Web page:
Digital adoption of banking services has hit record levels at Abu Dhabi Islamic Bank (ADIB). In the first half of 2020, it has seen nearly 60% of its retail customers use digital channels. It accounts for more than 2 million transactions per month as customers move to digital to take advantage of new services.
Corporate business customers are also increasingly moving to digital transactions. ADIB Direct, which delivers automated trade finance services, has a usage rate of 60%. ADIB has seen user growth (28%) and digital payments (65%) both increase after recent updates to the platform.
Philip King, Global Head of Retail Banking at ADIB, said: “Digital banking is a central pillar of ADIB’s growth strategy. ADIB’s investment into its digital transformation strategy has yielded substantial benefits including strong customer and transactional growth. We are determined to build on this momentum by further enhancing our digital banking proposition, ensuring that customers have full access to ADIB’s comprehensive suite of banking services through our mobile app and online platforms.”
COVID-19 accelerating the move to digital banking
McKinsey recently highlighted the rapid migration to digital technologies as one of the recovery points from COVID-19. That theme was taken up by IBM when it launched its Wazi developer tools for its Z Platform recently.
Barry Baker, VP IBM Z Software cited McKinsey saying: “The pandemic that we’re dealing with right now has accelerated the shift to digital banking by about two years. It means many of our clients in Z are staring down an acceleration of their strategy. It means they have to figure out how to get better at, and faster at, doing development on this platform.”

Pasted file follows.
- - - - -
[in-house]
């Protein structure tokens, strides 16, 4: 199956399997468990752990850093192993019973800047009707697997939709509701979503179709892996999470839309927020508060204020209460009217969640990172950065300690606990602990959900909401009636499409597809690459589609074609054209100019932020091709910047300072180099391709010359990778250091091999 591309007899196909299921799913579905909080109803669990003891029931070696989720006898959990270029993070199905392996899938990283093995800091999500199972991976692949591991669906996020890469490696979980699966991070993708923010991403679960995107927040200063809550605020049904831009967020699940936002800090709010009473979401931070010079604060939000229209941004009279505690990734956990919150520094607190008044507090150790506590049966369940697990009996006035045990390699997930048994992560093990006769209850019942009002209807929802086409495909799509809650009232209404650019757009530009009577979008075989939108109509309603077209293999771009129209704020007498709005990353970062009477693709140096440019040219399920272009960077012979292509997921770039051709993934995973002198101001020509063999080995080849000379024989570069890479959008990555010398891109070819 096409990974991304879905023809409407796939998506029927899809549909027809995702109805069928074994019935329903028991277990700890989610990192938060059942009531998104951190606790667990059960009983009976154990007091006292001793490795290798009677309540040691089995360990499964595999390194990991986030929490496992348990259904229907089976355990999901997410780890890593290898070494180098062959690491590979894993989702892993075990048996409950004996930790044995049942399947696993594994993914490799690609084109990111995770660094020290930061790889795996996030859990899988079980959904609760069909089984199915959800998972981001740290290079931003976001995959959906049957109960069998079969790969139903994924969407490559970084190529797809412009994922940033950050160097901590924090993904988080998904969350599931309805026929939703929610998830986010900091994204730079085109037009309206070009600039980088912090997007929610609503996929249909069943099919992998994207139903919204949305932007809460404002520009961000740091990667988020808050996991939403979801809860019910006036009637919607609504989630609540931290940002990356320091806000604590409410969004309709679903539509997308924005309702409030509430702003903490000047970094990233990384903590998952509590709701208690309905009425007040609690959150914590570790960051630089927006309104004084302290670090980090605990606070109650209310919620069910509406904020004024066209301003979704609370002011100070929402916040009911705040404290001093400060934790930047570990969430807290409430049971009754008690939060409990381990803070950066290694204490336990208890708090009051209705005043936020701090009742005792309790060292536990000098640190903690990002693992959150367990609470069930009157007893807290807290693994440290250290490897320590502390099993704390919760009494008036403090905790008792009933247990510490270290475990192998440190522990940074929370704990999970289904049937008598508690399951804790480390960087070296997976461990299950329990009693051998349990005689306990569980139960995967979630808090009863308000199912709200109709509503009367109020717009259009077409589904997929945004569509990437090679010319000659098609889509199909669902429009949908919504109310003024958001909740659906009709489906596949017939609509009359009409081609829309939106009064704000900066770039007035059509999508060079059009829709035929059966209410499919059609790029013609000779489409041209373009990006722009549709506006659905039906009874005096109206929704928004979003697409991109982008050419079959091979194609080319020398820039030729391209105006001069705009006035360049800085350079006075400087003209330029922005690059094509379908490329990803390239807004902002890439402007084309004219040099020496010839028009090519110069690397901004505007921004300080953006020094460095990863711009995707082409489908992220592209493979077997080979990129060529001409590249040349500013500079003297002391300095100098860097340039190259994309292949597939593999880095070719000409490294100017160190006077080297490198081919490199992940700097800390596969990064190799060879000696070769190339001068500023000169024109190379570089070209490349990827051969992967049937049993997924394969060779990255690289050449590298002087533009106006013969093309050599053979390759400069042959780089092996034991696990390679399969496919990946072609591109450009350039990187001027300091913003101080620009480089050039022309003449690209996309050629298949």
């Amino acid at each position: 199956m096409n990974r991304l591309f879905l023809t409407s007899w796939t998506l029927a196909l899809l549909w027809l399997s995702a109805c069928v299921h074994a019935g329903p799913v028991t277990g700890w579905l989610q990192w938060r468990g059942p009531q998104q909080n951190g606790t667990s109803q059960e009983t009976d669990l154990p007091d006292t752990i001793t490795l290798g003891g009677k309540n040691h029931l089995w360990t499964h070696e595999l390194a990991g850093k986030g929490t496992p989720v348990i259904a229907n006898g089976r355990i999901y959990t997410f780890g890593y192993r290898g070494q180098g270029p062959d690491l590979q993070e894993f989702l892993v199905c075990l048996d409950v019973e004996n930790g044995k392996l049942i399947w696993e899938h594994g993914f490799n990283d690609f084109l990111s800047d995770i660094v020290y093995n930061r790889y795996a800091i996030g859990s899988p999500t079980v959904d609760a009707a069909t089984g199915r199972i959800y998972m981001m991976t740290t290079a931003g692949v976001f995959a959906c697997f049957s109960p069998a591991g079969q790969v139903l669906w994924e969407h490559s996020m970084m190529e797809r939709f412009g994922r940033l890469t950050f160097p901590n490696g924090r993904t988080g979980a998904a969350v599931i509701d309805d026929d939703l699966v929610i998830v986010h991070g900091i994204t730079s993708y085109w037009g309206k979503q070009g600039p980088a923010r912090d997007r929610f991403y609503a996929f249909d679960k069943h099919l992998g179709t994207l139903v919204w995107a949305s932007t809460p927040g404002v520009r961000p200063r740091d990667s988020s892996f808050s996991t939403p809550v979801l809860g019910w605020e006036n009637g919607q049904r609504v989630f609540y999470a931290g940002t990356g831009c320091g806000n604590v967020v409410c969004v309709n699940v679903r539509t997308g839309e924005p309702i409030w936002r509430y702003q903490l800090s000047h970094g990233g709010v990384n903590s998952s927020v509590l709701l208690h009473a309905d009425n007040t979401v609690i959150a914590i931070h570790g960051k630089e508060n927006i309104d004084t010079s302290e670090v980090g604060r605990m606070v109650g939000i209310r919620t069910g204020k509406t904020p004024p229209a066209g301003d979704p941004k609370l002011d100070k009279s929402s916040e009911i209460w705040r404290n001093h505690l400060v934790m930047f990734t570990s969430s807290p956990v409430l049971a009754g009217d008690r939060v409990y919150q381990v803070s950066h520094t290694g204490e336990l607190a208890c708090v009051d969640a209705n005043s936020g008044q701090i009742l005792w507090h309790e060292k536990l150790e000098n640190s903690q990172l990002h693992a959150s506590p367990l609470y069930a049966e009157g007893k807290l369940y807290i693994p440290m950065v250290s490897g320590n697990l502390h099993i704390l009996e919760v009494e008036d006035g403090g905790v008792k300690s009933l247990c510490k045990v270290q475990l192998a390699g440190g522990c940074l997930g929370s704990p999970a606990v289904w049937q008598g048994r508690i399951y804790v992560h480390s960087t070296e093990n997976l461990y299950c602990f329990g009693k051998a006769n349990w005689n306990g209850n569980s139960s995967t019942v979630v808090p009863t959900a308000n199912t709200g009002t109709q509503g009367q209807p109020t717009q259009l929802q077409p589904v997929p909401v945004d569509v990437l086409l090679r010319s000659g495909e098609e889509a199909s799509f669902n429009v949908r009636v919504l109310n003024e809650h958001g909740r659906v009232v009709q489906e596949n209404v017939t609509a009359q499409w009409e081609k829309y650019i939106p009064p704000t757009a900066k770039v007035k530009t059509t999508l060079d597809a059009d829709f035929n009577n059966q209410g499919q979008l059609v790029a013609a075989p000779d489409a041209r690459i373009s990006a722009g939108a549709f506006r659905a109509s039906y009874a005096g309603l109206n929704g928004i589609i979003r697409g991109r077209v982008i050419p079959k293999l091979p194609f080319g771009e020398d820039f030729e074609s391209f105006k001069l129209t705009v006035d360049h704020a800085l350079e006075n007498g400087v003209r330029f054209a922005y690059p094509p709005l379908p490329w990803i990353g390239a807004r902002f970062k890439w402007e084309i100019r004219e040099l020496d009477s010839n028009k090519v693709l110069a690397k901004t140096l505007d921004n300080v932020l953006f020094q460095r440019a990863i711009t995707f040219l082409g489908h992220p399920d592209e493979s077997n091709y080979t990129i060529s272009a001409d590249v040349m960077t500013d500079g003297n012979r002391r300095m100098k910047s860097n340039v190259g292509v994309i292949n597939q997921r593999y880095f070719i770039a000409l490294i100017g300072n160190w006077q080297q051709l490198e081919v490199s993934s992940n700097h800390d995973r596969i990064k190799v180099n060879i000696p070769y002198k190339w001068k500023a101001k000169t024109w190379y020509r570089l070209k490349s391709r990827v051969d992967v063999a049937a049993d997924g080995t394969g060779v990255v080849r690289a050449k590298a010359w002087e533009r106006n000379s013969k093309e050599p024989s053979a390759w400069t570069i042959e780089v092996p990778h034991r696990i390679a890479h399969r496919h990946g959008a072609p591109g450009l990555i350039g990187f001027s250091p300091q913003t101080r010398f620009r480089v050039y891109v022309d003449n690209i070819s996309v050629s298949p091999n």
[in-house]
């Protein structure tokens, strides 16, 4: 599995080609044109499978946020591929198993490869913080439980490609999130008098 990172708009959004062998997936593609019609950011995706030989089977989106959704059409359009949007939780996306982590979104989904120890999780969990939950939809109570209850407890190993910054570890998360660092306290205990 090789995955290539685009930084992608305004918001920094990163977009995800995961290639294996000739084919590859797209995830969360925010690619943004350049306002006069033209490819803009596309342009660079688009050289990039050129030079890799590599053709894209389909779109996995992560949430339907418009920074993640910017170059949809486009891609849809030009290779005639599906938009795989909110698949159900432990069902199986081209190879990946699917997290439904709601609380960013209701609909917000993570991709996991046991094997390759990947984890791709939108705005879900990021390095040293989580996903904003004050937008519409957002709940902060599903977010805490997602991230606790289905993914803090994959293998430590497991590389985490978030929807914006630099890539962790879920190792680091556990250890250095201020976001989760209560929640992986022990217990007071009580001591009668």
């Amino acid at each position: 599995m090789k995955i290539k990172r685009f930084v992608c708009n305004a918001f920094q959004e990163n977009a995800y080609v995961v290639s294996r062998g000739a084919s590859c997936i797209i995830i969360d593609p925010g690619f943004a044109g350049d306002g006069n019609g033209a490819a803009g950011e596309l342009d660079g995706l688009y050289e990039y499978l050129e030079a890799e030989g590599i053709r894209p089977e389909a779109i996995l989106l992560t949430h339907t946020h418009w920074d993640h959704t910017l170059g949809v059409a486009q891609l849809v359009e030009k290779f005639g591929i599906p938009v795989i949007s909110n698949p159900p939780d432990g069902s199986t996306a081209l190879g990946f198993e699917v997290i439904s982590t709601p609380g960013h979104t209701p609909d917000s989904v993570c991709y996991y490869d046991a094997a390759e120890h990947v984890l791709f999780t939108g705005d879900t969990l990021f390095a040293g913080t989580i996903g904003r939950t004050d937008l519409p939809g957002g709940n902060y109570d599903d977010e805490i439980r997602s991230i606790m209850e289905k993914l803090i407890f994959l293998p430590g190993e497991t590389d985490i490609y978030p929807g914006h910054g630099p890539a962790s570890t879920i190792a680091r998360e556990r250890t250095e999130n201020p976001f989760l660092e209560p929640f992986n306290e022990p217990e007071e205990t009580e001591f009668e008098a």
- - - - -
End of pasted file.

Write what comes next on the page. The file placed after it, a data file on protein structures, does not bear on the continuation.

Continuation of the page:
King echoed that sentiment, commenting: “Recent unprecedented challenges have significantly accelerated the demand for banking channels that offer convenient, seamless and uninterrupted banking services. As a leading regional bank, ADIB is adapting to evolving customer needs while taking a long-term view that we are undergoing a paradigm shift in digital banking that will drive the sector’s growth in years to come.”
This month has already seen ADIB launch new features and it is planning more over the next few months.
Enterprise Times what does this mean
It will be interesting to see if ADIB takes on IBM Wazi to accelerate the delivery of new digital banking solutions. One reason it might is that driving digital adoption means a higher cadence of new software.
ADIB has already increased the speed at which it delivers applications for both retail and corporate customers. The challenge will be maintaining that speed of delivery as adoption increases. Customers like new functionality but too many apps, rather like too many products, create confusion, lower adoption and dissatisfaction. ADIB will want to avoid all of those and build on its success to date. This is key to both its COVID-19 recovery and the success of its digital transformation project.
What is particularly relevant here is that the speed of innovation in banking is currently being driven by challenger banks. ADIB’s high uptake of digital adoption across retail and corporate will get the attention of other banks. The question is, how far can it drive that adoption?